HARRISON: Yes. Yes, that's what happened. When the panic came about after the shooting, you had to go through that trench that we built to defecate in and stuff like that. So we had to crawl through our human waste in order to get into the next yard.
DAVIES: And this was when you already had a gunshot wound in your...
HARRISON: Yes. Yes. Mm-Hmm. There was bodies around on the ground, you know? I'd seen people getting shot at or shot before, but not like this. People were laying on top of people and stuff - you know? - hollering and - you know, from the pain of being shot and wasn't get no help, you know? What kind of human being does that to another human being, you know what I'm saying?
NELSON: Then the prisoners were made to run a gauntlet, where they were stripped nude. And they were - ran down a hall between guards who beat them as they ran. And it just was a scene of horrible, horrible, you know, torture, one thing after the other.
DAVIES: Arthur Harrison, tell me about this gauntlet.
HARRISON: Coming - after being stripped in the yard for A-Block for a while, we were told to come into the A-Block quarter. It had guards on both sides with these big clubs. But in the middle of the gauntlet itself, the floor, it was covered with glass, man, that they had broken out of the windows. For - you had to run through glass. So you got - some guys were falling because they was splitting their feet open and stuff like that, you know?
DAVIES: How did you get through?
HARRISON: I was lucky because there were bodies. And I was running on top of human bodies and stuff.
DAVIES: Oh, my goodness. Wow.
HARRISON: And these guys were - the reason they were down on the ground and being beaten because they had glass in their feet, so they couldn't run anymore. So they - and like I say, I was lucky I was able to run on top of a few of them and get through to - there was another guard at the end. As we got through the gauntlet, they was hitting us and telling is to go, you know, left or right. We still had (ph) to go to the cells. And they were filling the cells up with us prisoners and stuff like that.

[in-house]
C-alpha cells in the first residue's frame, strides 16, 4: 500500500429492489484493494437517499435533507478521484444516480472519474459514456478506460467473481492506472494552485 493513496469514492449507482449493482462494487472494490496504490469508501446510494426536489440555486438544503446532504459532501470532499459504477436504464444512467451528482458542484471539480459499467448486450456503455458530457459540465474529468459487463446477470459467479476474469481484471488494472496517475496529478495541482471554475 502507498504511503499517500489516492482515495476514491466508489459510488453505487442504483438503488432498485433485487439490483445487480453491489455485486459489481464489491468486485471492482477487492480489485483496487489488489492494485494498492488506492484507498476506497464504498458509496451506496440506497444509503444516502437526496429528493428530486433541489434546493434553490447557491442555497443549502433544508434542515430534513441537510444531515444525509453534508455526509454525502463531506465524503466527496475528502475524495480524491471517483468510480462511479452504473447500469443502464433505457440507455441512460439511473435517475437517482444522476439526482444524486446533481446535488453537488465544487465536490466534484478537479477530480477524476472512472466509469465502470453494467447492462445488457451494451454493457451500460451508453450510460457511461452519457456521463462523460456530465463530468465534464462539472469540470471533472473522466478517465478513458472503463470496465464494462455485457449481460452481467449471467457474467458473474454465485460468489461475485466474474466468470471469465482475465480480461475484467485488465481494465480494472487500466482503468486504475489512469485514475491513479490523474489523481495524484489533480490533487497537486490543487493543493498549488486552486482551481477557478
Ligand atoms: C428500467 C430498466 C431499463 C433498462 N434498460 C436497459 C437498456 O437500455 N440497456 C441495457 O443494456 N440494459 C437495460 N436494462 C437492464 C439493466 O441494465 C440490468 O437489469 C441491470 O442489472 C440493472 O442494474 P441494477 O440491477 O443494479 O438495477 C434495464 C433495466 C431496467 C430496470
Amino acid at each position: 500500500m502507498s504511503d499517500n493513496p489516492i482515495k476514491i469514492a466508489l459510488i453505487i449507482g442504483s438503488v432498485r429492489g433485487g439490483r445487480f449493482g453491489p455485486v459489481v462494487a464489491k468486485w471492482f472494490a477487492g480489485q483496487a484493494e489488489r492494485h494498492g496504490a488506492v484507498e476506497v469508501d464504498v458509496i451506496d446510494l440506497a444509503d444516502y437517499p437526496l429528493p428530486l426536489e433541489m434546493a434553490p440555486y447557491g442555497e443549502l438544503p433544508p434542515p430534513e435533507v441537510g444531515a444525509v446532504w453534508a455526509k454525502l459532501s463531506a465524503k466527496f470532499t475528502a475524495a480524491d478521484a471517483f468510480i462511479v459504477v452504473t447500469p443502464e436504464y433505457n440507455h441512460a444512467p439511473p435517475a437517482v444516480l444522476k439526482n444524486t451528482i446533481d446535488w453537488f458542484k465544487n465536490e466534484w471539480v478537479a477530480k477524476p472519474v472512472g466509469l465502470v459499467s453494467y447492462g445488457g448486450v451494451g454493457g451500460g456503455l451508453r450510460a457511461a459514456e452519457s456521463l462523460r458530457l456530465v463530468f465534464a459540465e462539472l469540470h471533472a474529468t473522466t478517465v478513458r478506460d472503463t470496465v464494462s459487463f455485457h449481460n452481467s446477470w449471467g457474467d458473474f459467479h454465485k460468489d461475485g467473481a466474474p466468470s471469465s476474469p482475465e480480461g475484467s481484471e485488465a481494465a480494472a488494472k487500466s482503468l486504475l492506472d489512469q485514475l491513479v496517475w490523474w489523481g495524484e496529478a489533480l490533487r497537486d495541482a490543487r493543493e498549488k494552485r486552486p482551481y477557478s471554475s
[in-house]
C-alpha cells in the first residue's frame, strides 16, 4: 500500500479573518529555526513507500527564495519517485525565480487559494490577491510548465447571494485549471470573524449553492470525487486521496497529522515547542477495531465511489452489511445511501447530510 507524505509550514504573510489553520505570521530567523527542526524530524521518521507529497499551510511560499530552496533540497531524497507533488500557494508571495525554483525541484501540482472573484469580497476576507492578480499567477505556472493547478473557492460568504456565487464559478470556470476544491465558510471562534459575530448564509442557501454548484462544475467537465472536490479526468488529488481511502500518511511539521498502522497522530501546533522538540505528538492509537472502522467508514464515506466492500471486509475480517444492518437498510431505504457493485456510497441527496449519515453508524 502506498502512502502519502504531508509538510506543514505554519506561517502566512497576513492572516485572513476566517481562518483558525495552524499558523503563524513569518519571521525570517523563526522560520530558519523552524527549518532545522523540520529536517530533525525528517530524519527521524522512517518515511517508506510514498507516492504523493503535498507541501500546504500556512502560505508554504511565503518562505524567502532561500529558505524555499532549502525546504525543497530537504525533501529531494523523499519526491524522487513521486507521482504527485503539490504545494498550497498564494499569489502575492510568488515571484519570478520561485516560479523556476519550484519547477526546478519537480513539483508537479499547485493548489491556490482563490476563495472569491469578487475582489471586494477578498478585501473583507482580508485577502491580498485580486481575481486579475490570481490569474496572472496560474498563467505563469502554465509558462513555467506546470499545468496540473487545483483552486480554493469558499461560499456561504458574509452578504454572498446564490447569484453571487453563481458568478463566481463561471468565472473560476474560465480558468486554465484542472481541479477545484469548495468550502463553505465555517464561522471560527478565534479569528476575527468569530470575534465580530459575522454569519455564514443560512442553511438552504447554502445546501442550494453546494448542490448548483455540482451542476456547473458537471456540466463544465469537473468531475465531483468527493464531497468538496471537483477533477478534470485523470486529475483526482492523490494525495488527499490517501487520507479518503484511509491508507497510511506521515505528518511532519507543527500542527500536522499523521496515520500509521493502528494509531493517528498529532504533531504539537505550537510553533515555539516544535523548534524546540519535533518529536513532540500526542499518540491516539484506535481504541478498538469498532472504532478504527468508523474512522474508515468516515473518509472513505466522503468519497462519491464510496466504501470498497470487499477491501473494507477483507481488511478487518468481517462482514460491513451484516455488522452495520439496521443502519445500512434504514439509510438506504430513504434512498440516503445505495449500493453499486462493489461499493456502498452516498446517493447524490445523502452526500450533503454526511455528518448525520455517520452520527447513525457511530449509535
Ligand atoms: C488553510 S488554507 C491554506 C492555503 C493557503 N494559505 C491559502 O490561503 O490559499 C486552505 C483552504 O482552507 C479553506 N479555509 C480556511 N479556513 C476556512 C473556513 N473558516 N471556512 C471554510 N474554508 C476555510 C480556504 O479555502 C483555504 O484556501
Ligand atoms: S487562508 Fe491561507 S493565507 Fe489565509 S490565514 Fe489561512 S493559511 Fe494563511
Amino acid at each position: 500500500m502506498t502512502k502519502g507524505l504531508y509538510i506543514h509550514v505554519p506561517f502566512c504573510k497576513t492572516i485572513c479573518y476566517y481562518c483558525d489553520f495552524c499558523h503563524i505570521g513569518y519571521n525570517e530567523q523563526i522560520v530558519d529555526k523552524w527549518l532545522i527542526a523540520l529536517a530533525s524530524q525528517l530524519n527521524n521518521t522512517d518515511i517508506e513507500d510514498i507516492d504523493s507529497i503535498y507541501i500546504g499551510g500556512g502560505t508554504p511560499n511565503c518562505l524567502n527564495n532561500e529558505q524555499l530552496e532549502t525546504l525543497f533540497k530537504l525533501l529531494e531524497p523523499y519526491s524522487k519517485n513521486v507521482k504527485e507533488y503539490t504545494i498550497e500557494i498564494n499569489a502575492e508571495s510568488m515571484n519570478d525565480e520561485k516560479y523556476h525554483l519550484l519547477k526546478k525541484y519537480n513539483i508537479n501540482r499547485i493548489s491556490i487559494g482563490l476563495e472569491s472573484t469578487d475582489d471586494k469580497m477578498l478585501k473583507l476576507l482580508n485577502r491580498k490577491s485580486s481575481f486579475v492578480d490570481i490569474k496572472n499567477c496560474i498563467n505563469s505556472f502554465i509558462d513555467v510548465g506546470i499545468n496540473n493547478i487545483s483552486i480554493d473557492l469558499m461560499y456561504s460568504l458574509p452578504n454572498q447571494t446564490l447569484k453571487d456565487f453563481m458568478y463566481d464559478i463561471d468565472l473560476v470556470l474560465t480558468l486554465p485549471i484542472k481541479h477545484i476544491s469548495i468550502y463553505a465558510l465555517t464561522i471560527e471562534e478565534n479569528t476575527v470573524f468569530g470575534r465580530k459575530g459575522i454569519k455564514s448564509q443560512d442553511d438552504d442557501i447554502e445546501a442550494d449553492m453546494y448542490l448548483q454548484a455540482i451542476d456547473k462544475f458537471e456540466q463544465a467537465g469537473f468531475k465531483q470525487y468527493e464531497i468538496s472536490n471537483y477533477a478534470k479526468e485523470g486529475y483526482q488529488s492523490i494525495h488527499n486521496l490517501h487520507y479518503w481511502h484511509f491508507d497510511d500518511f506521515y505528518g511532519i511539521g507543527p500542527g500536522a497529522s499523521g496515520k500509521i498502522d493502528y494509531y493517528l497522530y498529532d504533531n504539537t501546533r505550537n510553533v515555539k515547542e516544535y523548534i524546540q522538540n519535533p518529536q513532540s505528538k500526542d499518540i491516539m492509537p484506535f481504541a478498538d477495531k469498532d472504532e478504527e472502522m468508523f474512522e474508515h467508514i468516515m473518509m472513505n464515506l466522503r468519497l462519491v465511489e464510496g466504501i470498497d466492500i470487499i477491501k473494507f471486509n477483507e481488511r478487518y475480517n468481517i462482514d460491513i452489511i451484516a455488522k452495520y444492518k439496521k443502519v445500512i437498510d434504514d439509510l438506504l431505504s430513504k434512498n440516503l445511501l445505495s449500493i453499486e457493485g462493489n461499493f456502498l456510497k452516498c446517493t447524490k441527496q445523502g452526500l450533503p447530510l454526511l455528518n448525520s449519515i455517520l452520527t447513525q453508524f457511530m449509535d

DAVIES: And then what happened to you and others?
HARRISON: They was putting up to three to five guys inside of a cell that was made for - a 6-by-8 cell. You know, so you imagine that crampiness after being out in that yard for five days - four days and five nights, whatever it was. You know, now you're being put in a situation where you're in a cell with four strange people not knowing who and what they are and what they're in jail for, you know? And you don't know how long we're going to be - I was in the cell - it was - I think it was three days, so 72 hours, before they shipped me out. And I went to Comstock Correctional Facility. But just imagine after being out in that hellhole for those five days, then - now you're in this other cell again with three guys besides myself naked. With a - they give us one of those large cans you get food or beans and stuff in, that's how we had to defecate 'cause the toilets wasn't working and stuff.
DAVIES: Boy. Stanley Nelson, give us your perspective.
NELSON: So it's really interesting that throughout the film, the prisoners say the same thing, you know? You know, we cut from one prisoner to the other, and they almost finish each other's sentences. You know, they really, you know, all saw the same thing. We have some National Guard in the film, and they all talk about the torture that was - that the prisoners were subjected to.
DAVIES: Right. The National Guard troops were brought in kind of in an auxiliary fashion afterwards and were told to keep quiet about what they'd seen, right?
NELSON: Yeah. Afterwards, the National Guard were taken out into a field, and their commander gives them this speech where he says, you know, please don't ever tell anyone about what you saw today. People won't understand because I know it was excessive, and I know it was horrible. But people won't understand what took place, so please don't talk about it. Fortunately for us, a couple of the National Guard did talk about it and are in the film.
DAVIES: Arthur Harrison, you went through all this brutality, then you got crammed into a cell for three days with guys you didn't know.